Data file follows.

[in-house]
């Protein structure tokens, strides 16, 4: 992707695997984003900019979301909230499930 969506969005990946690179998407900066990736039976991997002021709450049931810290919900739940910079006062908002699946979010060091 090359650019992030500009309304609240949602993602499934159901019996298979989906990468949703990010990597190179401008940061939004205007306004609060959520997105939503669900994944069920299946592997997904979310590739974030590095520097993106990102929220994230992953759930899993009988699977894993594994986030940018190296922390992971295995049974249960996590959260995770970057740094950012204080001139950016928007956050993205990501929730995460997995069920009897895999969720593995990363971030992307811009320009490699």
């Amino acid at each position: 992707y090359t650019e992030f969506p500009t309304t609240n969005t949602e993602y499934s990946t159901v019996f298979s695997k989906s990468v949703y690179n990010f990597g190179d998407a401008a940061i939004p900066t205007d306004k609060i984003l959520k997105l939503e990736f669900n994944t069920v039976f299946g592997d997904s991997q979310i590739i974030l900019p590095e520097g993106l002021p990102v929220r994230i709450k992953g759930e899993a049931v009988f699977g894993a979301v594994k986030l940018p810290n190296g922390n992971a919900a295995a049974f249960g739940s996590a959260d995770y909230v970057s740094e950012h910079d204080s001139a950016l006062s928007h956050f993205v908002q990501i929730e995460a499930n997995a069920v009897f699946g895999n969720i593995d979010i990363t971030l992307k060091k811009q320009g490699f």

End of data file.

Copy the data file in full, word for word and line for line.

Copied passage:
[in-house]
């Protein structure tokens, strides 16, 4: 992707695997984003900019979301909230499930 969506969005990946690179998407900066990736039976991997002021709450049931810290919900739940910079006062908002699946979010060091 090359650019992030500009309304609240949602993602499934159901019996298979989906990468949703990010990597190179401008940061939004205007306004609060959520997105939503669900994944069920299946592997997904979310590739974030590095520097993106990102929220994230992953759930899993009988699977894993594994986030940018190296922390992971295995049974249960996590959260995770970057740094950012204080001139950016928007956050993205990501929730995460997995069920009897895999969720593995990363971030992307811009320009490699």
């Amino acid at each position: 992707y090359t650019e992030f969506p500009t309304t609240n969005t949602e993602y499934s990946t159901v019996f298979s695997k989906s990468v949703y690179n990010f990597g190179d998407a401008a940061i939004p900066t205007d306004k609060i984003l959520k997105l939503e990736f669900n994944t069920v039976f299946g592997d997904s991997q979310i590739i974030l900019p590095e520097g993106l002021p990102v929220r994230i709450k992953g759930e899993a049931v009988f699977g894993a979301v594994k986030l940018p810290n190296g922390n992971a919900a295995a049974f249960g739940s996590a959260d995770y909230v970057s740094e950012h910079d204080s001139a950016l006062s928007h956050f993205v908002q990501i929730e995460a499930n997995a069920v009897f699946g895999n969720i593995d979010i990363t971030l992307k060091k811009q320009g490699f």